The boot is generously sized too with a capacity ranging from 516 litres to 1,615 litres depending on the seating configuration. In addition, there are plenty of convenient storage compartments scattered throughout the cabin, such as a deep stowage area between the front seats, cup holders, front and rear door pockets, front seat-back pockets, underfloor storage, luggage hooks, a luggage net, a practically-sized glovebox and a smart tailgate system that includes sensors that detect a person approaching the car with the key and then can automatically open the tailgate.
The Santa Fe also has a maximum braked towing weight limit of 2.5 tonnes making it the ideal car for pulling along a caravan.
So, onto the nitty gritty then - how much of a dent will the Santa Fe make in your savings? Well, to be fair, the car is reasonably priced in such a competitive field although the higher grade models start to tread on the toes of the premium marques such as BMW and Land Rover.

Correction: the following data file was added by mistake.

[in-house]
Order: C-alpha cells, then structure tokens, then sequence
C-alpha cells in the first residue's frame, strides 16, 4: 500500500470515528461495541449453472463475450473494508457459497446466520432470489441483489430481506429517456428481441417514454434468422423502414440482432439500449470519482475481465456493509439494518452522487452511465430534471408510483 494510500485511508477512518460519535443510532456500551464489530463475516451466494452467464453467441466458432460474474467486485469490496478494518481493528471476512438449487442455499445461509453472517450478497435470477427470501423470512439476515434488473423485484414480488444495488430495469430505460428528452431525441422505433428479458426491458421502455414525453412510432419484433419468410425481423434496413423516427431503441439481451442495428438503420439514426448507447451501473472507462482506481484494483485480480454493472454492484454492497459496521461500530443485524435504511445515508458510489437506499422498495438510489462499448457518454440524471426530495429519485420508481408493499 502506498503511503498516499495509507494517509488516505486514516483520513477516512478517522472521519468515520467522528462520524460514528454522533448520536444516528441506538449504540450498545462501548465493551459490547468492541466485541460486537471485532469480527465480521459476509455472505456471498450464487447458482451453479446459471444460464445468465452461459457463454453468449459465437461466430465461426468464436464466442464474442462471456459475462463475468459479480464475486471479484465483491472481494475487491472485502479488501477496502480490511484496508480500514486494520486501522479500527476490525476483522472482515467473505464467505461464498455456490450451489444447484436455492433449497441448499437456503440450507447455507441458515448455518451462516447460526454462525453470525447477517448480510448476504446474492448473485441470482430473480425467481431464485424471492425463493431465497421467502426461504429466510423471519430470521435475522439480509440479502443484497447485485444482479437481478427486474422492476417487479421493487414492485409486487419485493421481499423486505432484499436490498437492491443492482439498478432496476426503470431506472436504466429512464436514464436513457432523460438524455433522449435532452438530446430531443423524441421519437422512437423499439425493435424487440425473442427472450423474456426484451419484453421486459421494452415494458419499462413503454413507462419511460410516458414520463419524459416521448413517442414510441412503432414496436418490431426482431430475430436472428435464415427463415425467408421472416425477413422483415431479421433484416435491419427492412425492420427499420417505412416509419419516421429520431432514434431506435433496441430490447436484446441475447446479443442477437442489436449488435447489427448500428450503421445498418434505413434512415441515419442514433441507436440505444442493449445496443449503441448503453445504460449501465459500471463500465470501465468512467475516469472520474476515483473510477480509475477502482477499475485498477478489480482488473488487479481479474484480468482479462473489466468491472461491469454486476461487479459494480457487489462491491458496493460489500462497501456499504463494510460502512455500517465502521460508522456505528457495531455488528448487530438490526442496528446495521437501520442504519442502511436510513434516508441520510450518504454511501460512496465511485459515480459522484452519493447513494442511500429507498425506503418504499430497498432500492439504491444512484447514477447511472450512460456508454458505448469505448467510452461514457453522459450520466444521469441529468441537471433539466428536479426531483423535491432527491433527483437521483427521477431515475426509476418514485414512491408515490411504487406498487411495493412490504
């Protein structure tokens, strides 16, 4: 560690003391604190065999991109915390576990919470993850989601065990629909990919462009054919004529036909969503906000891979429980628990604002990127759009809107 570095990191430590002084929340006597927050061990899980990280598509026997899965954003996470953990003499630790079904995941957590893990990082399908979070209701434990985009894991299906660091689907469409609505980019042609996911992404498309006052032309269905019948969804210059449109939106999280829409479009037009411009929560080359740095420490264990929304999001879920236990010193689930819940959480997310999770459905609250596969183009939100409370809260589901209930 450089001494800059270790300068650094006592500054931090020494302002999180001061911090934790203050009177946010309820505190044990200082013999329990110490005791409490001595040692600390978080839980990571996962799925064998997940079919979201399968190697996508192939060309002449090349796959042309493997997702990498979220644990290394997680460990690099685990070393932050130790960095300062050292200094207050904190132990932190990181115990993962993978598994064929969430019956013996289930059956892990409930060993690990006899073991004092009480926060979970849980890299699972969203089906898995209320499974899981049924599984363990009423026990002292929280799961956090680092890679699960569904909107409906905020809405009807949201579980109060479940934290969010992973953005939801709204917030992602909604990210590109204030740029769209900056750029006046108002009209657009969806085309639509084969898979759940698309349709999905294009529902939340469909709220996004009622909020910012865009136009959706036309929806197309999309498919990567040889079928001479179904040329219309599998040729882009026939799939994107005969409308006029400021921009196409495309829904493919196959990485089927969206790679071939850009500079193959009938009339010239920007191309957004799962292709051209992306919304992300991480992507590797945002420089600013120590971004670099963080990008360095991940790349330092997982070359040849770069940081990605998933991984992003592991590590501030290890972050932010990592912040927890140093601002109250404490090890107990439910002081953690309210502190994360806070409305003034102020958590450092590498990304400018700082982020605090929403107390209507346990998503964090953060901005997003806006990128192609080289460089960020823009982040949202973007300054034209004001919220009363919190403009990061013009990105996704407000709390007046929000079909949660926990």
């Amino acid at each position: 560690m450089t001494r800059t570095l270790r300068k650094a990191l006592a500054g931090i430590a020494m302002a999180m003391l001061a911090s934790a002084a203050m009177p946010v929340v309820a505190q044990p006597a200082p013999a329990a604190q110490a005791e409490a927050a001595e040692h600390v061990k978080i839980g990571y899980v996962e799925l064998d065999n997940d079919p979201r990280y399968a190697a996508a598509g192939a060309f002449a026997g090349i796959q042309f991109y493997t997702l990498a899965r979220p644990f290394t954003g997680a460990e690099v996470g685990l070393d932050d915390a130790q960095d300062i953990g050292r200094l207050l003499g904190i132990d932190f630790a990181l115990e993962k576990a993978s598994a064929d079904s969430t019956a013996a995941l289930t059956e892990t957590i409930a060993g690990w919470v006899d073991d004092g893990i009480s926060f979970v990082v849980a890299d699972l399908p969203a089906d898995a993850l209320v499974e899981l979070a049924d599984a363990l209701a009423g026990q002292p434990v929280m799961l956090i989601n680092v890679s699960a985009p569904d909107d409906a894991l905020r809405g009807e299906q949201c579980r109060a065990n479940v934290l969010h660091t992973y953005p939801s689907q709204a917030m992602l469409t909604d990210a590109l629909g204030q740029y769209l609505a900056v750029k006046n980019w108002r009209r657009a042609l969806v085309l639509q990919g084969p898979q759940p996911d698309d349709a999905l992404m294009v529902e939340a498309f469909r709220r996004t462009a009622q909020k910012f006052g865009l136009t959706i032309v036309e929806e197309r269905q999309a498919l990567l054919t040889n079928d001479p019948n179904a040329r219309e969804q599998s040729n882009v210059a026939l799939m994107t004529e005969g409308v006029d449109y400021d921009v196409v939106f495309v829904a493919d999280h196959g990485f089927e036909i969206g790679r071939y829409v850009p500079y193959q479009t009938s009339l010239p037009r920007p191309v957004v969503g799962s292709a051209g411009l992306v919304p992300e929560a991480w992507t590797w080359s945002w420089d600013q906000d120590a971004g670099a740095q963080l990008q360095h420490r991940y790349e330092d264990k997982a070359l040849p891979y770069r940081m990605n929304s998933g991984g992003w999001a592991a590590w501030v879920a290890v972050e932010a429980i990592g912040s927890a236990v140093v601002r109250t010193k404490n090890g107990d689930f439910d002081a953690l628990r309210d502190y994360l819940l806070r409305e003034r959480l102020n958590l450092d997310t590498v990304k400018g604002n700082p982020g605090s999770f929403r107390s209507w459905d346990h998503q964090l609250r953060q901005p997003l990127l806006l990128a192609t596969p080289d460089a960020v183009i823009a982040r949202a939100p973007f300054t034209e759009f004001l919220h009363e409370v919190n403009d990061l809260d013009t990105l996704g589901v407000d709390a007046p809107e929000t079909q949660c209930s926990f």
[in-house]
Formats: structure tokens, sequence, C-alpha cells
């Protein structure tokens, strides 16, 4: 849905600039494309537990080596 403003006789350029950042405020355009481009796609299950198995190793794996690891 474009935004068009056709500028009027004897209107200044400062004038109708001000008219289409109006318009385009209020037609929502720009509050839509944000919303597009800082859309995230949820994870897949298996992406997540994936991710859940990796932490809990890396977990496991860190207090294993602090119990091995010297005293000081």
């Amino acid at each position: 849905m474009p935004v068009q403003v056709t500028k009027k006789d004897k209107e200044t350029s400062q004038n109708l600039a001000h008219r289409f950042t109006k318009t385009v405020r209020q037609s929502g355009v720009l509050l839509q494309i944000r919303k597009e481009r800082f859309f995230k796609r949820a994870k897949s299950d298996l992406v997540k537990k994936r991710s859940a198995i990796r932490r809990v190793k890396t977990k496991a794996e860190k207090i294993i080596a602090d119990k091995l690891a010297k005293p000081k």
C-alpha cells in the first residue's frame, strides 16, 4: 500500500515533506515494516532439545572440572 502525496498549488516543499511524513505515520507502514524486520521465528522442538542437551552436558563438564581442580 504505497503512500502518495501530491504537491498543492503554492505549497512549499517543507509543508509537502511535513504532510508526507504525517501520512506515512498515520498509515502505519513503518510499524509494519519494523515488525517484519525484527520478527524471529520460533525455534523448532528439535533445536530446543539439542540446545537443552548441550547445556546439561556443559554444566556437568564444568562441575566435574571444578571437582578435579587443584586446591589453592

The most economical version is the five-seat manual model in Premium grade costing £32,845. This car can deliver combined fuel economy of 46.3mpg with carbon emissions of 159g/km. This would have a Vehicle Excise Duty cost of £500 for the first tax year and £140 after that.
The test car, priced at £37,495, also had CO2 emissions of 159g/km so the VED costs would be identical.
Insurance ratings are graded from group 27 to 31.
The Hyundai Santa Fe has quite a robust feel to it and any doubts about it being a soft roader were put to bed when it became the first passenger vehicle to be driven across Antarctica. In fact, a special Endurance Edition is available to celebrate the achievement.